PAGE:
EL CERRITO -- The city is one of 30 cities and counties in the United States and Canada that will participate in a pilot project aimed at evaluating the environmental and economic sustainability of communities.

The program, known as the STAR Community Rating System, uses a variety of parameters to assess a community's overall health, including climate and energy use, the economy and jobs, and education and the arts, said Melanie Mintz, the city's environmental services manager, at the City Council meeting Tuesday evening.

El Cerrito was chosen out of 120 cities and counties that applied, and the results will help guide the writing of the city's strategic plan now under development, Mintz said.

Participating in the program is in keeping with the city's concern with the environment and greenhouse gas emissions embodied in its Climate Action Plan, which was released in draft form last week, Mintz said.

"We are going to be participating in a national dialogue by evaluating where we stand with STAR's sustainability guidelines," she said.

For example, under the category of the economy and jobs, the city will assess its progress with such issues as business retention and support, community-based economic development, and quality jobs and living wages.

Under climate and energy use, it will evaluate greenhouse gas mitigation and the city's inventory of resource-efficient buildings, along with other issues.

Other larger categories include equity and empowerment and community health and safety.

"Pilot communities will be the first to use the STAR Community Rating System to assess how sustainable they already are, set goals for moving ahead, and measure progress along the way," according to the city environmental staff's analysis.

"I'm looking forward to seeing how we rate," Councilwoman Janet Abelson said. "It's a part of making the city more livable."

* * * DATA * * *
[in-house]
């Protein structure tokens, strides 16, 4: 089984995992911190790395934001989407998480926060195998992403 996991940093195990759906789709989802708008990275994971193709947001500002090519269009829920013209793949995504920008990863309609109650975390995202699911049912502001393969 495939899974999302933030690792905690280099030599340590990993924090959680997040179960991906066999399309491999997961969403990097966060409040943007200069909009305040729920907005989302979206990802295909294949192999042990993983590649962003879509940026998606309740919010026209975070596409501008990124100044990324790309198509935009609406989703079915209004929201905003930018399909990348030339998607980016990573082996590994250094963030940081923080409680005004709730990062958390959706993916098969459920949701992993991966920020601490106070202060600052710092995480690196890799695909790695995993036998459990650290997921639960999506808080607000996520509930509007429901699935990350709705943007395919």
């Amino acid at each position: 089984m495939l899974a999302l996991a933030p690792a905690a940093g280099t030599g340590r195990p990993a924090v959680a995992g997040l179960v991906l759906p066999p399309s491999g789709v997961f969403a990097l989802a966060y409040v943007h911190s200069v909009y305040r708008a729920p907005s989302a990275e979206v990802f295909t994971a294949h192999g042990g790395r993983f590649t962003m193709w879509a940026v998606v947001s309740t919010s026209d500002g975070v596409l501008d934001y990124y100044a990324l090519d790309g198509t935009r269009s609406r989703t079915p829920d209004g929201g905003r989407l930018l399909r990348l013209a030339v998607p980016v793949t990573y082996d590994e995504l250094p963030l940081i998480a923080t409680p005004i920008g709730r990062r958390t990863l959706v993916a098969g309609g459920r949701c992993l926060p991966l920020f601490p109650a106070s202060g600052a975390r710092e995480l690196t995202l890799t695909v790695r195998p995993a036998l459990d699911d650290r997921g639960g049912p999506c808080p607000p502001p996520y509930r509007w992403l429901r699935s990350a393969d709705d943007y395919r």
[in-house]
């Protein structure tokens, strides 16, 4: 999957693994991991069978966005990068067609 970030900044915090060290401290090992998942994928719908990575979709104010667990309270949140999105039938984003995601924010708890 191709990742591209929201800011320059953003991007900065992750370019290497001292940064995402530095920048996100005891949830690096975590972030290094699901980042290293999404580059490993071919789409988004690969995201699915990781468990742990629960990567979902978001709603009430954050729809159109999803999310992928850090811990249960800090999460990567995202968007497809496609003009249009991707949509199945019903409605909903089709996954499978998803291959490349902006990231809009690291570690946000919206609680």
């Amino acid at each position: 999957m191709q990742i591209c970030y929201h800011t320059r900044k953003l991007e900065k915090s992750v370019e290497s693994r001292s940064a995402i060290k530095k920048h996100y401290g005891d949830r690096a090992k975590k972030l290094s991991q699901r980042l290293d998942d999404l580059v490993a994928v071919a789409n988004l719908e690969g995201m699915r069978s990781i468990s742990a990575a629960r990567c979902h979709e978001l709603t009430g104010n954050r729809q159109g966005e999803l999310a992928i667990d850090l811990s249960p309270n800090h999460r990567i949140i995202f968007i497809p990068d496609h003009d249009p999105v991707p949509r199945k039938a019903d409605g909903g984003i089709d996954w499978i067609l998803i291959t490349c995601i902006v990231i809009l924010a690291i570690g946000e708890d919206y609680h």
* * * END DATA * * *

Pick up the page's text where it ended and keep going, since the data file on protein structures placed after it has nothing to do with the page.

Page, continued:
Council members also added suggestions for additions to the draft Climate Action Plan.

The public comment period on the plan began last week and ends March 14.

Councilwoman Jan Bridges recommended that the city investigate how residents could best collect rainwater and gray water for use in their gardens, and Councilman Mark Friedman suggested the city put together a volunteer "green team" to visit homes and advise residents on how they could make them more energy efficient.

Friedman also recommended the city come up with a green homes designation, in addition to its green business recognition program, to reward homeowners who practice energy efficiency.

The City Council also heard a presentation from Zakhary Mallett, the new District 7 representative on the BART Board of Directors.

Mallett, an El Sobrante resident, said he is interested in the idea of a BART extension from the El Cerrito del Norte station north to San Pablo, Hilltop, Pinole and Hercules that would reduce traffic delays on Interstate 80.

"About 60 percent of traffic on I-80 goes further north than where BART ends in El Cerrito and Richmond," he said. "Drivers waste 14,000 hours on the I-80 corridor annually."

Mallet said he is also concerned with the cost of upgrading BART's aging infrastructure and what he characterized as unsustainable financial commitments, such as free health care in retirement for employees after as little as five years of service.

District 7 includes West Contra Costa north to Crockett, Albany, Emeryville, parts of West Oakland and the South of Market area of San Francisco.

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